Refining now to FIG. 2, there is shown, a simplified schematic diagram of a portion of a CAM array, according to the prior art. Each ternary CAM cell 110 is made up of two ternary half-cells 120 a, 120 b and a search block 126. Each ternary half-cell 120 a, 120 b is represented in FIG. 2 by a block 222 with an “F” symbol therein representing the orientation of the cell. Groups of four ternary half-cells 222 a, b, c, d are oriented in one of four positions. That is, each ternary CAM cell 220 comprises a pair of mirror imaged ternary half-cells e.g. 222 a, b formed in the semiconductor material. The cells in two adjacent Tows 202 and 203, e.g. 222 a, c and 222 b, d are comprised of cells which are ranged as mirror images-along a horizontal axis between the rows of cells. A group of two ternary cells 222 a, b, c and d, is firer duplicated forming a column 200 of ternary cells comprising rows 202, 203, 204 and 205. As can be seen in this figure, a second column 201 is a mirror image to the first column C1—along a vertical axis—. In this figure, the search lines SL1, SL2, SL3 and SL4, as well as the bitlines BL1, BL1\, BL2 and BL2\ are untwisted. As previously mentioned, this design suffers the effect of the coupling noise caused by the capacitive coupling between neighboring bitlines.

Referring now to FIG. 3A there is shown a layout of a portion of a CAM having a twisted bitline structure 311 and 312 for each pair of bitlines BL1 BL1\ and BL2, BL2\ according to an embodiment of the present invention, which solves the problems that may arise for just twisting the bitlines as in the prior art. The twisted bitline structure is located between the rows 203 and 204. For a given column of ternary cells this arrangement may be repeated for successive ternary half CAM cells in different rows In order to solve the problems arising from twisting the bitlines in a ternary CAM, each half of the ternary cells have to be reoriented 180 degrees or, in other terms, mirrored horizontally and vertically with respect to the neighboring half cell in the adjacent row where the twisting is applied. Since the twisted bitline structures 311 and 312 are located between rows 203 and 204, the exemplification of the invention is focused on the orientation of half cells 222 c, 222 d from row 203 and the resulting orientation of half cells 222 e and 222 f in row 204. Since half cell 222 c is part of the ternary cell that is closest to the twisted bitline structure 311, the neighboring half cell 222 e in row 204 has its orientation rotated 180 degrees, or mirrored vertically and then horizontally from the orientation of half cell 222 c. The same reorientation is present between neighboring half cells 222 d and 222 f. Once the reorientation has been done, the rules for orienting the ruing cells are applied as in the prior art as long as the bitlines are not twisted, i.e. half cell 222 g is an horizontal mirror image to cell 222 e and half cell 222 h is a vertical mirror image to half cell 222 g respectively. In this case, the second column 201 is again a vertical mirror image to column 200 and the twisted bitline structure 313 and 314 are located between rows 203 and 204 as well. This structure accomplishes the advantage of reducing the coupling noise between bitlines pairs and does not require changes to the structure of the search lines.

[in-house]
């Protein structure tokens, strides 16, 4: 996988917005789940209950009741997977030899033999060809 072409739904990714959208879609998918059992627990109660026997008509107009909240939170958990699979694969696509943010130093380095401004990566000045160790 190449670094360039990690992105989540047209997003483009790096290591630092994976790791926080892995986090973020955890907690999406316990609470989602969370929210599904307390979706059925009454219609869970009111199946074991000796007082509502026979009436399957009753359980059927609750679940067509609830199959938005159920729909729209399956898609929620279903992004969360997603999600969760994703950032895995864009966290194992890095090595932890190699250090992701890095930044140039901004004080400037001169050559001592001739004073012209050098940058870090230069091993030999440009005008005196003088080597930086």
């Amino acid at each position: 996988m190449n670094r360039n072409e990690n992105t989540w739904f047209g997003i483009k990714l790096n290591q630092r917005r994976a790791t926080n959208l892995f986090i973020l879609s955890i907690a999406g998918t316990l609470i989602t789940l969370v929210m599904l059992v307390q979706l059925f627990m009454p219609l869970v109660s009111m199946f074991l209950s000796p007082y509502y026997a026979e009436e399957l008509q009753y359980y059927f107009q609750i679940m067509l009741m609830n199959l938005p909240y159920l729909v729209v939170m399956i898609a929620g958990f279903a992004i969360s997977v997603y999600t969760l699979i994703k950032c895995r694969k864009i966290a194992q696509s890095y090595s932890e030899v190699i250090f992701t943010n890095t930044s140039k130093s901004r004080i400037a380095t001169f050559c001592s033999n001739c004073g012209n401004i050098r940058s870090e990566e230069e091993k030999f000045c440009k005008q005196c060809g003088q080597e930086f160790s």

Referring to FIG. 3B there is shown a layout of a portion of a CAM having a twisted bitline structure according to a further embodiment of the invention. FIG. 3B is based on FIG. 3A, with the difference that the twisted bitlines structures 311 and 312 on column 200 is located between rows 204 and 205, and twisted bitlines structures 313 and 314 are located between rows 202 and 203. The numerals used for describing this figure are similar as the used on the description of FIG. 3A. Row 202 is similar to the rows 202 on FIGS. 2 and 3A respectively, the ternary cells being comprised of half cells 222 a and 222 b in both columns 200 and 201. For column 200, the ternary cells 220 on rows 202, 203 and 204 are similar to the cells in FIG. 2, changing the orientation of the half cells 222 g and 222 h because the twisted bitline structures 311 and 312 were positioned between tows 204 and 205. Applying the teachings of the invention, the half cell 222 g is rotated 180 degrees from the orientation of half cell 222 a in row 204, or has been mirrored horizontally and vertically one half cell with respect to the other. The same applies to the orientation between cells 222 b and 222 h. The orientation of half cells 222 g and 222 h are vertical mirror images of themselves. For column 201, the twisted bitlines structures 313 and 314 are located between rows 202 and 203. Here the half cell 222 g of row 203 has been 180 degrees reoriented with respect to the orientation of half cell 222 a in row 202, while half cell 222 h reoriented 180 degrees with respect to half cell 222 b in row 202. The ternary cell in row 204 is a horizontal mirror image to the ternary cell in row 203, as well as ternary cell in row 205 is a horizontal mirror image to the ternary cell in row 204. The present embodiment has the advantage that, even though it reduces the coupling noise between bitline pairs, it further reduces the coupling noise between the bitline pairs of different columns, while preserving the search lines SL1, SL2, SL3 and SL4 with a straight structure. As can be seen for those experts in the art, several positions can be chosen to twist the bitlines and several twist structures can be added to a column in different positions to further reduce the coupling noise effects. The number of rows of ternary cells in a column, between twisted bitline structures, can vary according to the requirements that best fit the design.